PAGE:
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Pre Pregnancy Planning Columbus NE

Looking for Pre Pregnancy Planning in Columbus? We have compiled a list of businesses and services around Columbus that should help you with your search. We hope this page helps you find Pre Pregnancy Planning in Columbus.

Dean Everett Johnson
(402) 563-3616
4508 38th St
Columbus, NE
Specialty
Obstetrics & Gynecology

Data Provided By:
Dr.Paul Welch
(402) 564-0205
4508 38th St # 107
Columbus, NE
Gender
M
Speciality
Gynecologist (OBGYN)
General Information
Hospital: Columbus Community Hospital
Accepting New Patients: Yes
RateMD Rating
5.0, out of 5 based on 3, reviews.

Data Provided By:
Thomas Kue Ching Wong, MD
(402) 352-3745
1721 Colfax St
Schuyler, NE
Specialties
Family Practice, Obstetrics
Gender
Male
Education
Medical School: Univ Of Western Ontario, Fac Of Med, London, Ont, Canada
Graduation Year: 1975

Data Provided By:
Beth M Ernst
(308) 865-2141
211 West 33rd Street
Kearney, NE
Specialty
Family Practice, Obstetrics & Gynecology

Data Provided By:
Dr.Paul Welch
(402) 564-0205
4508 38th St # 107
Columbus, NE
Gender
M
Speciality
Gynecologist (OBGYN)
General Information
Hospital: Columbus Community Hospital
Accepting New Patients: Yes
RateMD Rating
5.0, out of 5 based on 3, reviews.

Data Provided By:
Dr.Dean E. Johnson
(402) 563-3616
Ste 128, 4508 38th Street
Columbus, NE
Gender
M
Education
Medical School: Univ Of Ne Coll Of Med
Year of Graduation: 1978
Speciality
Gynecologist (OBGYN)
General Information
Hospital: Columbus Community Hospital
Accepting New Patients: Yes
RateMD Rating
3.4, out of 5 based on 7, reviews.

Data Provided By:
Paul C Welch
(402) 564-0205
4508 38th St
Columbus, NE
Specialty
Obstetrics & Gynecology

Data Provided By:
David G Holdt
(308) 635-3033
3911 Ave B Suite 3100
Scottsbluff, NE
Specialty
Obstetrics & Gynecology

Data Provided By:
Jill C McTaggart
(402) 614-2233
1910 S 72nd St
Omaha, NE
Specialty
Obstetrics & Gynecology

Data Provided By:
Erik Schulte
(402) 552-2700
4239 Farnam St
Omaha, NE
Specialty
Obstetrics & Gynecology

Data Provided By:
Data Provided By:

Advantages of Pre Pregnancy Planning

While you can't always predict exactly when you're going to get pregnant, pre planning before you conceive is a good idea physically, emotionally and financially. Here's how you can prepare yourself as much as possible for the birth of a baby.

Make sure you're in optimal health. Before you conceive, schedule an appointment with a physician to do pre pregnancy testing. Your doctor will do a pelvic exam, Pap test, and probably blood and urine tests to determine if you have various health problems that could interfere with a healthy pregnancy. Discuss your family health with your doctor including genetic abnormalities, chronic illnesses and unexplained deaths.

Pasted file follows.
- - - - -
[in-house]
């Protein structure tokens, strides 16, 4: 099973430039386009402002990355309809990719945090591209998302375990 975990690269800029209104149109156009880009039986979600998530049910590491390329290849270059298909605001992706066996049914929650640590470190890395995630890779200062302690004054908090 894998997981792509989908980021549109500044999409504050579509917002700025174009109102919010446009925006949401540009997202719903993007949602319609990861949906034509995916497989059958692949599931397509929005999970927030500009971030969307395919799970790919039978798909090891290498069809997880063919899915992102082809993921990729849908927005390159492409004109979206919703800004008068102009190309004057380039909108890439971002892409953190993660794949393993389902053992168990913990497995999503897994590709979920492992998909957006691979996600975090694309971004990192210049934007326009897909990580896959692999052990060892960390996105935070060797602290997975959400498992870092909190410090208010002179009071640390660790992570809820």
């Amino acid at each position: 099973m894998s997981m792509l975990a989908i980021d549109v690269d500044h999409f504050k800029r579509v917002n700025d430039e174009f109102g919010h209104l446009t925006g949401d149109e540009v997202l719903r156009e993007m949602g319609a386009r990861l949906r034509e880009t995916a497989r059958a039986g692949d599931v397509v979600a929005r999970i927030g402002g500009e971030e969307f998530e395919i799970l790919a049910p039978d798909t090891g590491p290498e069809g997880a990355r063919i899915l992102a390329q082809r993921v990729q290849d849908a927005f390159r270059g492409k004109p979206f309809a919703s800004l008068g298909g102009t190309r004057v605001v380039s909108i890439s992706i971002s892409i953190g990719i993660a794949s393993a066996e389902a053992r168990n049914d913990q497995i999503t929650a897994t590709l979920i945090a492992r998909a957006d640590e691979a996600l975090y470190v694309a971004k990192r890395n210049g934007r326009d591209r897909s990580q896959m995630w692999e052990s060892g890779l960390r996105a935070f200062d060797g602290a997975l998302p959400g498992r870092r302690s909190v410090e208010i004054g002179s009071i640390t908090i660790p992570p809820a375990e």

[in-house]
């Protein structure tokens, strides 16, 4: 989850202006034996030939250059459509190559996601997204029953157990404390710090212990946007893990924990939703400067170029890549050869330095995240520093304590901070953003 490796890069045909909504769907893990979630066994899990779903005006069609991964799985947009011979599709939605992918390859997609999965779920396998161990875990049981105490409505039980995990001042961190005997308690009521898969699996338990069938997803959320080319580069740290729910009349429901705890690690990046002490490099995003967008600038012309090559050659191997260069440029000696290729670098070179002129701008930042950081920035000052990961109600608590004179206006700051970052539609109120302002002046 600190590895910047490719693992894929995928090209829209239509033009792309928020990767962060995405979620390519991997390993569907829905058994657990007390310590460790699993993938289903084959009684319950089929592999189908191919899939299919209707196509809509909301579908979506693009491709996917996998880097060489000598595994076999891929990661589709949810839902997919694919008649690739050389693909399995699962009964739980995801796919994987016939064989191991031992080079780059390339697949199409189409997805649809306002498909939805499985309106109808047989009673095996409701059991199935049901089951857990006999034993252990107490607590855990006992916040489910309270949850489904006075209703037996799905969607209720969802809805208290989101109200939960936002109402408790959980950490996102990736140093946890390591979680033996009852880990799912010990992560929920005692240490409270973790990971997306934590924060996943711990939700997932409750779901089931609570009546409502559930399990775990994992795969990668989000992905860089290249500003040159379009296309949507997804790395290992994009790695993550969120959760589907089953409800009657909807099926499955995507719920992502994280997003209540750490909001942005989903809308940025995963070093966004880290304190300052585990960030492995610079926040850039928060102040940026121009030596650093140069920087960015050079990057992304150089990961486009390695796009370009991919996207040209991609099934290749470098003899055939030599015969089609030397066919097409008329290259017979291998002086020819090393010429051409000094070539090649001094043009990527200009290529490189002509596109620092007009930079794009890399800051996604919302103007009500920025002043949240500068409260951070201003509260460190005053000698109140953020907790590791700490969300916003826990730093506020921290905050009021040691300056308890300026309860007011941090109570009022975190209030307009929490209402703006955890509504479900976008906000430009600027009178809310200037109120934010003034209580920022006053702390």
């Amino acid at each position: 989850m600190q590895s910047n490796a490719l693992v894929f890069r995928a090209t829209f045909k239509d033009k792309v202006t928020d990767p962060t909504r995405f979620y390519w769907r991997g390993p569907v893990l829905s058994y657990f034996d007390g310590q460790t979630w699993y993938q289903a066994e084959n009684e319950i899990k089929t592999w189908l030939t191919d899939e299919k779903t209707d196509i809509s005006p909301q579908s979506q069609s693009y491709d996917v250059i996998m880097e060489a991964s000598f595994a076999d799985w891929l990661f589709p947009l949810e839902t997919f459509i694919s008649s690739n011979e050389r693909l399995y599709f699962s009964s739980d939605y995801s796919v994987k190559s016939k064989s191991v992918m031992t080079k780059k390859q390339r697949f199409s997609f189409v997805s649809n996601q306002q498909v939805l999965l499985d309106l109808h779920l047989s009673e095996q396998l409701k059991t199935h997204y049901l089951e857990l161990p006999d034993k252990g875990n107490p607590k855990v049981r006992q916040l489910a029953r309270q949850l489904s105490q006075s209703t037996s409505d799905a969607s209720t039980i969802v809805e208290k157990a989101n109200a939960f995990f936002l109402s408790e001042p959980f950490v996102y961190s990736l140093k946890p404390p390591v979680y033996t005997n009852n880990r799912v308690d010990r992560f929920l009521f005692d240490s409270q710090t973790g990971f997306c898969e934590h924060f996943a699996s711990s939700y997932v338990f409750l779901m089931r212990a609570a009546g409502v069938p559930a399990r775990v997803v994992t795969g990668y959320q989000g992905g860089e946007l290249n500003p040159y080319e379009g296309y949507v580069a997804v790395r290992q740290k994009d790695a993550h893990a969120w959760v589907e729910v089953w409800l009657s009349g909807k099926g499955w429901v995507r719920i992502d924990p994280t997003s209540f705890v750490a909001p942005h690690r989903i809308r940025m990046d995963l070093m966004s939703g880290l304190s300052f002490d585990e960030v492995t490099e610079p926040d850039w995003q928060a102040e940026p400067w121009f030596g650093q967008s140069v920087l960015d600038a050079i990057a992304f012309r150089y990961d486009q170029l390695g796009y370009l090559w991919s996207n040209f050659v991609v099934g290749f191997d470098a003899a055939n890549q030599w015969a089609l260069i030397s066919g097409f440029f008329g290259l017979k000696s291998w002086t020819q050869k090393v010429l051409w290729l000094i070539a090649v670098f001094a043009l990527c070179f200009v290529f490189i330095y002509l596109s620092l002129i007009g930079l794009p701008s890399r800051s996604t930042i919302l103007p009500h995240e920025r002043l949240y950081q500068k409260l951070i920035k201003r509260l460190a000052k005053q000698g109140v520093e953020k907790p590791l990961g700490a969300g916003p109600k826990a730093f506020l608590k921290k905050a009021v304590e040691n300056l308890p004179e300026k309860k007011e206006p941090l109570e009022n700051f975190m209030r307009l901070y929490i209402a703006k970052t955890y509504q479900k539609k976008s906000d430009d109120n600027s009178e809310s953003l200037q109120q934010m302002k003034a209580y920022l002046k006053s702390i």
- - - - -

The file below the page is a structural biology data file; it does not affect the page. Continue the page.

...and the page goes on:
You are also responsible for your own health. If you smoke, drink alcohol or do recreational drugs, you need to stop before you get pregnant. Pregnancy is stressful, and many women find it very hard to stop smoking or having a drink once they've conceived. Alcohol, drugs and cigarettes can cause serious health complications for you and your baby, so it's better to quit now when things are less stressful.

Include your partner in your pre pregnancy planning. First, talk about the prospect of having a baby. How does your partner feel about having a baby? If he or she is not ready, or doesn't want a child, you need to re-evaluate the timing or the relationship. What are your reasons for having a child? The birth of a baby is an exciting and wonderful time, but it takes a lot of work and can greatly impact your relationship. Don't consider a baby to save your failing marriage, or because you're lonely in your relationship.

It's also the ideal time to talk about the division of labor in the home. It's better to discuss who will be responsible for different aspects of baby care or house cleaning before you're standing in a messy kitchen with a crying baby. You don't need to finalize every single chore, but have a basic idea of what each person expects and feels is fair when it comes to cleaning and cooking. The more you talk about the future with your baby, the stronger your relationship will be when he or she arrives.

Consider your finances. Although many people raise children on a tight income, if you can wait until you're financially stable to have a baby, you'll reduce a lot of daily stress. Talk to a financial advisor about investments for retirement and college planning, and set up a fund for your future child if possible.

It's also essential that you and your partner discuss work ...

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